Dora B. Montefiore November 1911

The Eight Hours’ Demonstration in Sydney

Source: Justice, November 18, 1911, p.4;
Transcribed: by Ted Crawford.

I have just returned from witnessing the start of the Eight Hours Procession in Sydney, held on Monday, October 2; and as it was a record one even for this part of the world I will make a push to send off by this mail an impressionist account of Australian Labour’s demonstration for solidarity in the eight hours demand. The reader must picture to himself a dazzling blue sky, a relentless sun (even at 9.30 a.m.), climbing every moment higher in the heavens, to warm, and finally to scorch, a holiday crowd standing six deep in the streets and in an impenetrable mass round the Town Hall, the spot from which the procession was to start. It was essentially a family crowd, and hundreds of children were held aloft on the shoulders of their fathers so that they might catch glimpses of the craft symbols which have for so long carried forward the hopes and aspirations of the awakening workers. And, like all family crowds, it was good-humoured, forbearing, and stolid; the standard of living among those holiday-making was obviously higher than among the workers in England; but it was equally obvious that the rank and file were as unconscious as they are in England of the real power of Labour, and of the real mission of the workers.

This holiday crowd was, after all, being misled by its leaders, into celebrating a lie and a sham, for the eight hours day has not been gained out here any more than it has been gained at home; and as Mr. Duncan, the President of the Sydney Labour Council, said in his speech at the Eight Hours Banquet: “Unfortunately the eight hours system did not obtain everywhere; there were still men who worked as much as ten to fourteen hours a day, and the employees on dairy farms might be said to work the clock round.”

Therefore, as one watched the Labour politicians, the huge banners, the beribboned horses, and the triumphal cars swing slowly past the Town Hall and up Park Street, en route for Moore Park, one reflected that these multitudes of craft unions would have indubitably to blend in the melting-pot of Industrial Unionism before Labour could speak all over the world with one voice – and with that one voice demand socialised production and distribution for the use and benefit of all instead of, as now, for the profit of a few. It is true that Mr. Duncan had also said in his speech that “the objective of the movement was six hours a day, and then four hours a day” but he had added nothing as to any objective of the movement being the taking over by the people of the means of production and distribution; and, in proportion as he thus minimised the historic mission of the people to replace competition by co-operation, so he weakened the appeal and demand which this Labour-Day demonstration of the people was to make. But Labour leaders here, and in England, are out for power and office, and they think these can be made more assured by exploiting the revolutionary movement of the workers, and leading it into the blind alley of politics whilst here they further bemuse them with the idea that the eight hours day is a sort of accomplished fact. Therefore do the workers of Australia continue to follow their political shepherds beside the still waters of craft unionism instead of climbing triumphantly, as they might easily do, to the heights of Industrial Unionism and of Socialism.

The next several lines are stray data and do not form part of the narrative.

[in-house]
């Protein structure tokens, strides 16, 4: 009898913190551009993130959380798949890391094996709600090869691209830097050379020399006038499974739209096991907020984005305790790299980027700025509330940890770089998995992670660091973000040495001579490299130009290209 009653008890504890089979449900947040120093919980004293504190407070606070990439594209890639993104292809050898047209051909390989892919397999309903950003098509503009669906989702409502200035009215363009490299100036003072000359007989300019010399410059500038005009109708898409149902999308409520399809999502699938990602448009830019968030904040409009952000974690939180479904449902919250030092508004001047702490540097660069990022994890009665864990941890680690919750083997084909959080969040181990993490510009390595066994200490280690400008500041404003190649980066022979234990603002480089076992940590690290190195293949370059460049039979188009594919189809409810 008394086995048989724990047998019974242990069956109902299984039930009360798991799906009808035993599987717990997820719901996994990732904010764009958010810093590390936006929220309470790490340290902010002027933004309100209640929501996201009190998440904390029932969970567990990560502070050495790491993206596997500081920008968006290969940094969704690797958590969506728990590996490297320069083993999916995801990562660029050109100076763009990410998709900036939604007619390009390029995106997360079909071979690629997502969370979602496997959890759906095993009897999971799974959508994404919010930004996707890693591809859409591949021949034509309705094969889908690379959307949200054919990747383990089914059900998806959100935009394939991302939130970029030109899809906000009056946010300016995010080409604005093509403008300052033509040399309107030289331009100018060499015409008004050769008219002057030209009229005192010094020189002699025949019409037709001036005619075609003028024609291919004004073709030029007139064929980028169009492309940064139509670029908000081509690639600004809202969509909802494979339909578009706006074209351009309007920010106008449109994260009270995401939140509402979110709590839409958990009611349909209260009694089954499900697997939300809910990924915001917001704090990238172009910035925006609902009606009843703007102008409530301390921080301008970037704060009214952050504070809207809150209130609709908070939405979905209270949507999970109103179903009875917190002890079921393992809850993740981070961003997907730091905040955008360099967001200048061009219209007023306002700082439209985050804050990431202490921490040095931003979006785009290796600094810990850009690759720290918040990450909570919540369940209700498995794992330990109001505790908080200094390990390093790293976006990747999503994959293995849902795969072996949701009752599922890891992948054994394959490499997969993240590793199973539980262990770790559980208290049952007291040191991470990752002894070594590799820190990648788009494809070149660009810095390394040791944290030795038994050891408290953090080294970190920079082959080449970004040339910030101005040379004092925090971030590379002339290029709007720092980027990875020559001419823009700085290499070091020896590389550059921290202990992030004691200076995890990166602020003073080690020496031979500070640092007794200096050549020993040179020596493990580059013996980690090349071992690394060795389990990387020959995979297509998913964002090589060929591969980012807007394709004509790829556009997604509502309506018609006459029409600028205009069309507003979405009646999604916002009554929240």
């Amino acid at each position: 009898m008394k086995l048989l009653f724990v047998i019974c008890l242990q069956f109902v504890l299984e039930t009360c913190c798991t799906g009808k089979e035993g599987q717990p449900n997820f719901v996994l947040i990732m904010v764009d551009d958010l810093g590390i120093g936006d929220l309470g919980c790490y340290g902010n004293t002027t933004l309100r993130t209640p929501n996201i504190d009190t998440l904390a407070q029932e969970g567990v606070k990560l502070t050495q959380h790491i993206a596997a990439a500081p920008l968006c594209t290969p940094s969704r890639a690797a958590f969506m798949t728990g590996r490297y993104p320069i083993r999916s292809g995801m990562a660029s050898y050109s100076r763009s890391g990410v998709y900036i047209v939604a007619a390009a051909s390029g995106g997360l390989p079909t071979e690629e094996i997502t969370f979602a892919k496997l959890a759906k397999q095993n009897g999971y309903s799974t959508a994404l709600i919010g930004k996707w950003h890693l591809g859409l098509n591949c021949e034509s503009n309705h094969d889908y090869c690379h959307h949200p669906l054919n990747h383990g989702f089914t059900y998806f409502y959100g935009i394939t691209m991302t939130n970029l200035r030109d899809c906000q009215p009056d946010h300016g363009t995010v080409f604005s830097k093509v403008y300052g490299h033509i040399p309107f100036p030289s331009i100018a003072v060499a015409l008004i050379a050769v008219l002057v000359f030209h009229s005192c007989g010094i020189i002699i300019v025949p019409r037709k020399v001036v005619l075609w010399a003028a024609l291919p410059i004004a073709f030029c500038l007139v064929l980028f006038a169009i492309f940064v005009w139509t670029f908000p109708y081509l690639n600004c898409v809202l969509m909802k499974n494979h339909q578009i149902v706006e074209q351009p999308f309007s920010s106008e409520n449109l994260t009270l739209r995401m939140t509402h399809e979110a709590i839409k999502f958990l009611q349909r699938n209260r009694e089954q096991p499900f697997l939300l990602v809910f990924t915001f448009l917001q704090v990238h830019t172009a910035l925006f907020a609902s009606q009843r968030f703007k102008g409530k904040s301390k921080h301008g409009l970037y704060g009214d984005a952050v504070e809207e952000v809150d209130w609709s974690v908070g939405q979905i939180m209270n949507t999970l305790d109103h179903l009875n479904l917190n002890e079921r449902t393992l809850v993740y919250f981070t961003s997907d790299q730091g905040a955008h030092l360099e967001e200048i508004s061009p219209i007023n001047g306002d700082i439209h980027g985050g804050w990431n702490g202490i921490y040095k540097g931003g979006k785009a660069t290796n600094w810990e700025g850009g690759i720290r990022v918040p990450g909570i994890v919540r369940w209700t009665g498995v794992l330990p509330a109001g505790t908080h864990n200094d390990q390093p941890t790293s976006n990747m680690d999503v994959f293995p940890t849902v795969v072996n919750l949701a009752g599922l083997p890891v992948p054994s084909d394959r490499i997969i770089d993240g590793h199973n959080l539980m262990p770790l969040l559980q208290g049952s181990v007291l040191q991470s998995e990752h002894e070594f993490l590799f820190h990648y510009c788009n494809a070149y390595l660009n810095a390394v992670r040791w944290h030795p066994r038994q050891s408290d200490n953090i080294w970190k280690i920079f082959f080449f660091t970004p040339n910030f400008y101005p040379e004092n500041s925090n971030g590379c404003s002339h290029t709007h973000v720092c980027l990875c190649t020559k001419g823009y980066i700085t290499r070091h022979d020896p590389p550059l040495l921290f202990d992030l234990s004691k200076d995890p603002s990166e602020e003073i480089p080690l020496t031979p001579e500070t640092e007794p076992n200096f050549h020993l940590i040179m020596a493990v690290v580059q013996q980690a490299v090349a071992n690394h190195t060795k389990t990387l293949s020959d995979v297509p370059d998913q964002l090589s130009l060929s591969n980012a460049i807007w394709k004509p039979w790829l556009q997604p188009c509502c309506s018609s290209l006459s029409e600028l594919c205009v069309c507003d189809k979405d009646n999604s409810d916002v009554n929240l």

But as an aesthetic spectacle, and, as a promise of the triumph of the spiritual – once this nightmare of providing for the material shall be once and for ever overthrown – the eight hours procession of October 2 was a noticeable writing on the wall. Seventy-three unions and twenty bands took part in the display, the prize for the best car being deservedly bestowed on the blacksmiths and farriers, whose car represented a forge, with smiths busily employed in making shoes. These ponies were carried on this car, and were shod at intervals by the industrious farriers. A very beautiful car was that of the wool and basil workers, the trophy on which took the form of a Grecian temple in pure white wool. Two young girls, with fine Grecian profiles, sat inside the temple, making fair promise of the beauty of race which might some day, under these Attic skies, people what are still the vast solitudes of the bush and wilderness. The federated millers had a car banked high with golden sheaves, over which presided a stately, ruddy-haired Ceres, with naming poppies and blue cornflowers in her warm, sun-kissed locks. Whoever designed this car was an artist either conscious or unconscious. The “fun of the fair” was represented by the Caretakers’ and Cleaners’ Union; the horses of their car being bestridden by knights of Labour, wearing tinpails decorated with feather brooms for helmets and holding in their hands as lances Turks’ head brooms. On their knees were the knee-pads worn by scrubbers; and on the car was a fine assortment of char-ladies and their kind looking militant and determined. Their motto borne aloft was “What do you think of women working for 41/2d an hour, and men working for 61/2d an hour?” My silent reply to this challenge was: “I am not at all surprised, as long as you are contented with a ‘Labour’ Government!” The Transport Workers’ display carried the appropriate motto: “Tell the boys to pull together.” That will be the motto, doubtless, in the future of Industrial Unionism. Scattered up and down the long procession, which took an hour to pass a given spot, were men carrying banners: “We want the Labour Daily” and a man in the crowd told me they had already about 60,000 towards making a start. The weekly Labour paper is “The Worker,” of 32 pages, and it is this organ which it is proposed, with the help of the A.W.U., the most powerful trade union in Australia, to turn into a “daily.” Fortunately there are forces alive in the A.W.U. which are more class conscious than those in most of the craft unions; and when the workers of Australia wake up to the fact that their present political leaders are in league with capitalism to bring out by means of assisted immigration men and women workers who will help to break the strikes which conciliation boards and arbitration boards fail to destroy, they will gradually swing over towards the Socialist interpretation, and, ceasing to protest and suffer for the gaining of a few extra shillings which are at once captured by the landlord, the middleman, and “ring,” they will ask and inevitably obtain the reward of their labour. But that will be another story.